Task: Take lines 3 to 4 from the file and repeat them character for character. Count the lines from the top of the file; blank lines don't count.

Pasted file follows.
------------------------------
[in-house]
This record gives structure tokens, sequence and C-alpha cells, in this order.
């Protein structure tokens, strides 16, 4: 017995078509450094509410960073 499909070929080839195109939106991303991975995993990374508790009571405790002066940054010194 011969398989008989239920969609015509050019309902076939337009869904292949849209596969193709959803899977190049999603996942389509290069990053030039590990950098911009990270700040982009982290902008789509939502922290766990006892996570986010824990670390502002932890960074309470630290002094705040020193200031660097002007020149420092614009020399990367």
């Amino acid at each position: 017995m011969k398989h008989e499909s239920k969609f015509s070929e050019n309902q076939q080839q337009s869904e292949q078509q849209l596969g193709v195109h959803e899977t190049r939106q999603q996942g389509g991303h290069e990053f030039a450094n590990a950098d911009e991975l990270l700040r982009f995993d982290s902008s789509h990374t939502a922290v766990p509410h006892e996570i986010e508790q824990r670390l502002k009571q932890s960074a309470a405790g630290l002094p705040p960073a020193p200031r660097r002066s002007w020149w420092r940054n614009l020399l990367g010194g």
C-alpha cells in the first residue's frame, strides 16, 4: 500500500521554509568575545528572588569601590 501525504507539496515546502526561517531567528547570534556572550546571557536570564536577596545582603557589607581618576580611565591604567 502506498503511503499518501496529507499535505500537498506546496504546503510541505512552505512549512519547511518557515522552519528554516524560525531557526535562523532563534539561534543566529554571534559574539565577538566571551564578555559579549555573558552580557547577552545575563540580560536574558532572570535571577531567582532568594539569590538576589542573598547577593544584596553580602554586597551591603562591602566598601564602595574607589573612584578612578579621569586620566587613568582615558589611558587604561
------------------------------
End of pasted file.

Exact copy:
């Protein structure tokens, strides 16, 4: 017995078509450094509410960073 499909070929080839195109939106991303991975995993990374508790009571405790002066940054010194 011969398989008989239920969609015509050019309902076939337009869904292949849209596969193709959803899977190049999603996942389509290069990053030039590990950098911009990270700040982009982290902008789509939502922290766990006892996570986010824990670390502002932890960074309470630290002094705040020193200031660097002007020149420092614009020399990367």
């Amino acid at each position: 017995m011969k398989h008989e499909s239920k969609f015509s070929e050019n309902q076939q080839q337009s869904e292949q078509q849209l596969g193709v195109h959803e899977t190049r939106q999603q996942g389509g991303h290069e990053f030039a450094n590990a950098d911009e991975l990270l700040r982009f995993d982290s902008s789509h990374t939502a922290v766990p509410h006892e996570i986010e508790q824990r670390l502002k009571q932890s960074a309470a405790g630290l002094p705040p960073a020193p200031r660097r002066s002007w020149w420092r940054n614009l020399l990367g010194g």